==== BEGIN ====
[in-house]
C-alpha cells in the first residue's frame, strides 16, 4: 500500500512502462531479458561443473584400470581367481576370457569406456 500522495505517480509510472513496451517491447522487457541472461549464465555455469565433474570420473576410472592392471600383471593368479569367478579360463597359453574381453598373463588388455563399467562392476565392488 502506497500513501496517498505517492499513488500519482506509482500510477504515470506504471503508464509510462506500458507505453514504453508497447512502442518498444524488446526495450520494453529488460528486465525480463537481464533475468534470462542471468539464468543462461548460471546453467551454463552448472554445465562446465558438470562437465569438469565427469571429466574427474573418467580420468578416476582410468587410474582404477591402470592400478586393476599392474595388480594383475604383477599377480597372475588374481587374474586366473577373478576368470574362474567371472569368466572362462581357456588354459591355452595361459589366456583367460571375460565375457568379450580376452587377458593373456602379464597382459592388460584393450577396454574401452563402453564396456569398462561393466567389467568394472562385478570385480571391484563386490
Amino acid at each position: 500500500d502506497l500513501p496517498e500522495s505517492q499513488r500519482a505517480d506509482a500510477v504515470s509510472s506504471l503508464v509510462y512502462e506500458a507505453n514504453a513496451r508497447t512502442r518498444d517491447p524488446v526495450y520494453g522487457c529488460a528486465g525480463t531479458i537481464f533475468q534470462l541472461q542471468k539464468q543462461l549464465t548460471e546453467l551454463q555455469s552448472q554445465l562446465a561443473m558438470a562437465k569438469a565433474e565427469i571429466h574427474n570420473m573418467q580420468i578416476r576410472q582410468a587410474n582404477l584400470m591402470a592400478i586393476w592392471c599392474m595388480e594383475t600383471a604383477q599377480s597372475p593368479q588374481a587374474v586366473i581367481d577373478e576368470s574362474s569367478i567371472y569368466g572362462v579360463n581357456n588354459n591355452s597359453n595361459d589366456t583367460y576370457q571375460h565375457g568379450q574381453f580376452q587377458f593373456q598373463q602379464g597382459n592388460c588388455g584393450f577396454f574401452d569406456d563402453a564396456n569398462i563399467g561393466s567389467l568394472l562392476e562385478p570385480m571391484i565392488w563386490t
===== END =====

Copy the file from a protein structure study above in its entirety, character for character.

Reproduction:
[in-house]
C-alpha cells in the first residue's frame, strides 16, 4: 500500500512502462531479458561443473584400470581367481576370457569406456 500522495505517480509510472513496451517491447522487457541472461549464465555455469565433474570420473576410472592392471600383471593368479569367478579360463597359453574381453598373463588388455563399467562392476565392488 502506497500513501496517498505517492499513488500519482506509482500510477504515470506504471503508464509510462506500458507505453514504453508497447512502442518498444524488446526495450520494453529488460528486465525480463537481464533475468534470462542471468539464468543462461548460471546453467551454463552448472554445465562446465558438470562437465569438469565427469571429466574427474573418467580420468578416476582410468587410474582404477591402470592400478586393476599392474595388480594383475604383477599377480597372475588374481587374474586366473577373478576368470574362474567371472569368466572362462581357456588354459591355452595361459589366456583367460571375460565375457568379450580376452587377458593373456602379464597382459592388460584393450577396454574401452563402453564396456569398462561393466567389467568394472562385478570385480571391484563386490
Amino acid at each position: 500500500d502506497l500513501p496517498e500522495s505517492q499513488r500519482a505517480d506509482a500510477v504515470s509510472s506504471l503508464v509510462y512502462e506500458a507505453n514504453a513496451r508497447t512502442r518498444d517491447p524488446v526495450y520494453g522487457c529488460a528486465g525480463t531479458i537481464f533475468q534470462l541472461q542471468k539464468q543462461l549464465t548460471e546453467l551454463q555455469s552448472q554445465l562446465a561443473m558438470a562437465k569438469a565433474e565427469i571429466h574427474n570420473m573418467q580420468i578416476r576410472q582410468a587410474n582404477l584400470m591402470a592400478i586393476w592392471c599392474m595388480e594383475t600383471a604383477q599377480s597372475p593368479q588374481a587374474v586366473i581367481d577373478e576368470s574362474s569367478i567371472y569368466g572362462v579360463n581357456n588354459n591355452s597359453n595361459d589366456t583367460y576370457q571375460h565375457g568379450q574381453f580376452q587377458f593373456q598373463q602379464g597382459n592388460c588388455g584393450f577396454f574401452d569406456d563402453a564396456n569398462i563399467g561393466s567389467l568394472l562392476e562385478p570385480m571391484i565392488w563386490t